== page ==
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Nikfar et al. (2010). A review and meta-analysis of the efficacy of antibiotics and probiotics in management of pouchitis. Int. J. Pharmacol., 6(6): 826-835.
Proctocolectomy with Ileal Pouch-Anal Anastamosis (IPAA) is the preferred surgical approach for ulcerative colitis. Unlike proctocolectomy with permanent ileostomy, IPAA preserves intestinal-anal continuity and spares patient from anxiety and inconvenience of ileostomy care. However, this surgical method is commonly complicated with inflammation of the ileal pouch.
There are no universal clinical, endoscopic or pathologic diagnostic criteria for pouchitis which has lead to a large variation in the prevalence rates reported in the literature (7-95%) (Lohmuller et al., 1990; Shepherd et al., 1993). In our centre, we diagnose pouchitis after exclusion of other relevant pathologies (i.e., Crohns disease, bacterial, parasitic and viral infections) and upon the presence of a constellation of clinical, endoscopic and pathologic findings compatible with non-specific inflammation of ileal reservoir. While acute pouchitis usually responds to a short course of antibiotics, chronic pouchitis (symptoms longer than four weeks) remains elusive to treat.
Nikfar et al. (2010) recently conducted a meticulous meta-analysis on the efficacy of probiotics and antibiotics in management of pouchitis. Probiotics significantly improved the symptoms of pouchitis; however, as authors stipulate, these results should be interpreted with extreme caution for the following reasons:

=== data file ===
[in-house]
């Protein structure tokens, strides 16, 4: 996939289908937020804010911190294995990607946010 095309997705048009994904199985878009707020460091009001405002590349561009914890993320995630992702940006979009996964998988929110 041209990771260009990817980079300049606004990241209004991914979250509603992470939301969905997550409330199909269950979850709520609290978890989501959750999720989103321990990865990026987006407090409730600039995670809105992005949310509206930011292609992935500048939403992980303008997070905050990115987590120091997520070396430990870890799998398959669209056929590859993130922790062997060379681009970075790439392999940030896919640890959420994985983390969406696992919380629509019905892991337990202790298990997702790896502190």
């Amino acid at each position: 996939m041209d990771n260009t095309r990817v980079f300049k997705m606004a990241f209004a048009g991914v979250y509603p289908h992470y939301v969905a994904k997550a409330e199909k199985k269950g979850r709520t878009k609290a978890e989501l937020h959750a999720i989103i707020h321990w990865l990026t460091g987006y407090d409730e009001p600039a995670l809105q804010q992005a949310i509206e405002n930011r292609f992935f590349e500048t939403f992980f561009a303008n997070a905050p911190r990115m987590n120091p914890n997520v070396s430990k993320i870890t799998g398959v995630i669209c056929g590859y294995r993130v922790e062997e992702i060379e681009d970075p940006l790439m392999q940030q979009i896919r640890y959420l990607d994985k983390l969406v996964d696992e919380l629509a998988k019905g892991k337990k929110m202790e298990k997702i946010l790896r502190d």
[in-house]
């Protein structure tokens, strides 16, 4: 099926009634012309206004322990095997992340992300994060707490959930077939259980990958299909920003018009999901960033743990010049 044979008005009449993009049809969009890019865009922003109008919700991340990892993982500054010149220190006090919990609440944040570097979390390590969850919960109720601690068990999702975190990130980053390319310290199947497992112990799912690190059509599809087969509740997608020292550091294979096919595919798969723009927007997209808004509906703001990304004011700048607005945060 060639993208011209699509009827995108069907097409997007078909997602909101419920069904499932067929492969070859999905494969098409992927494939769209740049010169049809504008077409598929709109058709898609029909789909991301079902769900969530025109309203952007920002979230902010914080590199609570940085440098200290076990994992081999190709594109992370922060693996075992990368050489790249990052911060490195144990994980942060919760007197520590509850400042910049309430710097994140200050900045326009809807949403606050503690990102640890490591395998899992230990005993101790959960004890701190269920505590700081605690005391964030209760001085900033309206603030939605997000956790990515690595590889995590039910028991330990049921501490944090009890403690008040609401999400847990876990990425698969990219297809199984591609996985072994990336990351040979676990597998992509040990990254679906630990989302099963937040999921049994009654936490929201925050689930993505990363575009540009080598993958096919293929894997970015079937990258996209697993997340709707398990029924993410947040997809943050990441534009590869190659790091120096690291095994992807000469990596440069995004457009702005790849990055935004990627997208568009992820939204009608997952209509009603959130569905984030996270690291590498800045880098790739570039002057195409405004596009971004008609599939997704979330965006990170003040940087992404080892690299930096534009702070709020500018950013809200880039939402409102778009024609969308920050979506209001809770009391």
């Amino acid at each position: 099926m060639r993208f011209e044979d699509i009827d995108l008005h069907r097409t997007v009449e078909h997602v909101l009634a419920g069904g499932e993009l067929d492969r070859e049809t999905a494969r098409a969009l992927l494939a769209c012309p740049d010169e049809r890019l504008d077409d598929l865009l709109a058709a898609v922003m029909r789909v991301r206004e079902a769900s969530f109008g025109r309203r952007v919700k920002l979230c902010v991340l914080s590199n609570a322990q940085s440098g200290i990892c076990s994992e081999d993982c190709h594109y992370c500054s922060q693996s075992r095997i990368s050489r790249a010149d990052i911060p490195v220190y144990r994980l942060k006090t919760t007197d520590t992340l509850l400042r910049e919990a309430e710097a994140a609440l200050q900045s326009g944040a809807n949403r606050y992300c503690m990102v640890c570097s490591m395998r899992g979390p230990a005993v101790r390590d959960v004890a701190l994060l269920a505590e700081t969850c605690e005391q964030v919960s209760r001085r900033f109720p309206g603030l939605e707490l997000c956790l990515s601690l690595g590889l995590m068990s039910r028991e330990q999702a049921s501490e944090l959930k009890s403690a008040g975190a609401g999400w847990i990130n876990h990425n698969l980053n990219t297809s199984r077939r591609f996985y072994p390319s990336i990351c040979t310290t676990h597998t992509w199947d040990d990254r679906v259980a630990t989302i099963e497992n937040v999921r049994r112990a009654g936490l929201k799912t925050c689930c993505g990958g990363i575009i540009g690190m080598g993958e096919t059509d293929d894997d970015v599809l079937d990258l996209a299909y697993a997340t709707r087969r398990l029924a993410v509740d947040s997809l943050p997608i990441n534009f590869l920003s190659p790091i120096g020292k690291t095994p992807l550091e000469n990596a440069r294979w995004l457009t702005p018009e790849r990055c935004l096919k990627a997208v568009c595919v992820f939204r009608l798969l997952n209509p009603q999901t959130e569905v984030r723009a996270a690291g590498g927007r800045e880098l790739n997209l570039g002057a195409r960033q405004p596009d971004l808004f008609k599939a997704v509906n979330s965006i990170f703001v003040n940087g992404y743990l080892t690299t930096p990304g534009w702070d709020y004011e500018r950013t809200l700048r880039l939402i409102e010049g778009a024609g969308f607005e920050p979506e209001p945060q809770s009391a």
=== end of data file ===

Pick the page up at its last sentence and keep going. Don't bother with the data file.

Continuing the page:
(1) Possibility of publication bias as shown in on the funnel plot; (2) Heterogeneity in the design of the studies in terms of quality, duration of follow-up (16-60 weeks), probiotic of use and the dosing and (3) Lack on blinding in the largest trial Gosselink et al. (2004) and the trial with the highest absolute risk reduction (i.e., 100%) (Shen et al., 2005). When only the VSL#3 trials with a dose of 6 g/day are included in the meta-analysis, more homogenous results were achieved but publication bias remains. In contrast to the included studies, Pronio et al. (2008) in an open-label randomized study have shown that VSL#3 is not superior to "no treatment" for prevention of pouchitis. Therefore, a definite recommendation for the use of probiotics cannot be made and further large blinded randomized trials are needed to explain the current discrepancies among VSL#3 trials.
As authors well illustrate, evidence on the efficacy of antibiotics in pouchitis is scarce and inadequate. However, whether by right or not, antibiotics have become the "standard medical management" for pouchitis. While further elucidation of the role of antibiotics in pouchitis is critical, conducting controlled trials on a de facto standard therapy is exceptionally hard specially in the recruitment phase (Elahi et al., 2008, 2009).
Based on the current available data, my recommendations for treatment of chronic pouchitis are compatible with Pardi and Sandborn (2006). In our centre we initially use ciprofloxacin with a better tolerability, side effect profile and possibly effectiveness comparing to metronidazole. Upon non-response, we use further medical therapy in the following order: metronidazole, 5-aminosalicylates, budesonide and immunosuppressants. If pouchitis remains refractory to these treatments, biologic therapy or surgical revision should be considered. However, as Nikfar et al. (2010) clearly demonstrate, further studies are required to optimize future therapeutic recommendations.
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